David versus Goliath: lessons in digital strategy. Courtesy of Wiki Commons

David teaches Goliath a lesson in digital strategy

Once upon a time, David (the small one) had a fight with Goliath (the big one). It ended badly for Goliath and so began the story of the underdog winning against all odds. I saw a similar scenario recently and it got me thinking: what lessons in digital strategy can small organisations teach big ones?

The journey begins

They leave their cigarettes at the gate and walk up the lane to the New Hope residential care centre. Those first few steps are a commitment to leave their addictions behind them. The new arrivals are entering a drug treatment programme that is built on abstinence. They face a difficult journey.

New Hope is a small organisation run on a tiny budget and a team of committed volunteers. I had the honour of advising them on strategy recently as part of a great event called CharityHack.

As another charity, Concern Worldwide is at the opposite end of the scale to New Hope. We work in many of the world’s poorest countries with thousands of staff, helping millions of people. But, even for Concern, it’s a struggle to get people’s attention online and a further struggle to turn that attention into action.

Concern isn’t the biggest charity around (think World Vision, Oxfam and more) and it’s dwarfed in size by lots of massive companies in other sectors. There’s always a bigger fish in the pond. But, whatever the company, the one thing all organisations have in common is that they’re built on values. Or, they should be. And their behaviour, branding and strategy should fall out of these values. It’s these values that everyone is trying to turn into something that will grab our attention online.

When it comes to that, a small organisation like New Hope can teach us all a few lessons:

No substitute for passion

At CharityHack, Aine (from New Hope) stood up in a room of people she didn’t know and told us a story. We were riveted. She told us about a person who’d beaten his addiction, gotten an education, graduated out of New Hope and was about to get married. There was no denying Aine’s genuine passion and it was contagious. I think many people there were hoping they’d get a chance to work with her that day. Real passion makes people sit up and take notice. When an organisation communicates with passion we pay attention. This honest and passionate communication should be central to any digital communication strategy.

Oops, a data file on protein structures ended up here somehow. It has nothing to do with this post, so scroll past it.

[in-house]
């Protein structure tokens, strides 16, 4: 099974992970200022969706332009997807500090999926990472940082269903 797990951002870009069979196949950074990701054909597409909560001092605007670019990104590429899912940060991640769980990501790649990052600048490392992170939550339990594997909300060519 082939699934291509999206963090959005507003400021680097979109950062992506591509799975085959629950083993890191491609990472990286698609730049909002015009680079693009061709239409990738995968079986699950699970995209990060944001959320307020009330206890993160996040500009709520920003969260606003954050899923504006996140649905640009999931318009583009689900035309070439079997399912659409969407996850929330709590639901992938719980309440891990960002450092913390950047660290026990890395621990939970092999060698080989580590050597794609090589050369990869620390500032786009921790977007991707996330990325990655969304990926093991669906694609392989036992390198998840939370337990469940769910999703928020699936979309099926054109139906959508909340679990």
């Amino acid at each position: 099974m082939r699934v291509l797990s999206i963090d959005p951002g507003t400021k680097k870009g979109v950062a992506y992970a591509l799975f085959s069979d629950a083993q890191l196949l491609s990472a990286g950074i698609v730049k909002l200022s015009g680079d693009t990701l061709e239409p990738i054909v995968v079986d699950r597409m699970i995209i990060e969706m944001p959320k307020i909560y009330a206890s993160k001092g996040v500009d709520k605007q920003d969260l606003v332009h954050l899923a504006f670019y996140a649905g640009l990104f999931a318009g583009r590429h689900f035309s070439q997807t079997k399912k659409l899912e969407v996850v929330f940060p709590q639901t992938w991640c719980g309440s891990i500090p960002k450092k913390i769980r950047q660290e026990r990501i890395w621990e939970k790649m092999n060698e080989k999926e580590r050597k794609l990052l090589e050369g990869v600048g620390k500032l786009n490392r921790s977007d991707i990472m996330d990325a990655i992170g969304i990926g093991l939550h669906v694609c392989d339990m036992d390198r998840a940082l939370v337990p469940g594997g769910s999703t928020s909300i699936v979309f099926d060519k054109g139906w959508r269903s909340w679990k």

In their words

We pay attention to people we trust. We also listen when we feel a real connection with someone. That’s why companies are bending over backwards to find credible brand ambassadors. New Hope runs an addiction treatment programme. The volunteers who run it have been through the programme. They are living proof of its value.

Do you tell the story of your service (or product) through the words of the people who use it?

Here in Concern we try to do that, in a way. We try to give the people we with work with a voice – a chance to tell their story. This should be central to a social media strategy. Here’s a good example of that.

Opening up

Sometimes the biggest organisations dominate their competitors. Big doesn’t always mean best and a dominant position can lead to complacency. Operating on a tiny budget with no paid members of staff isn’t an ideal situation either. But, the need to survive can produce an openness to change.

New Hope came to the CharityHack with a willingness to listen to constructive criticism, to be open to change and to try something it hadn’t done before. This flexibility is something a lot of organisations lose as they expand. In this constantly moving digital world, retaining a culture of experimentation, at least in some teams, is essential if organisations are going to survive.

As the CharityHack finished and people prepared to leave, Aine said that the day had given her a new slogan: “turn no hope into New Hope.” I wish New Hope well and look forward to seeing David teach Goliath a few more lessons.

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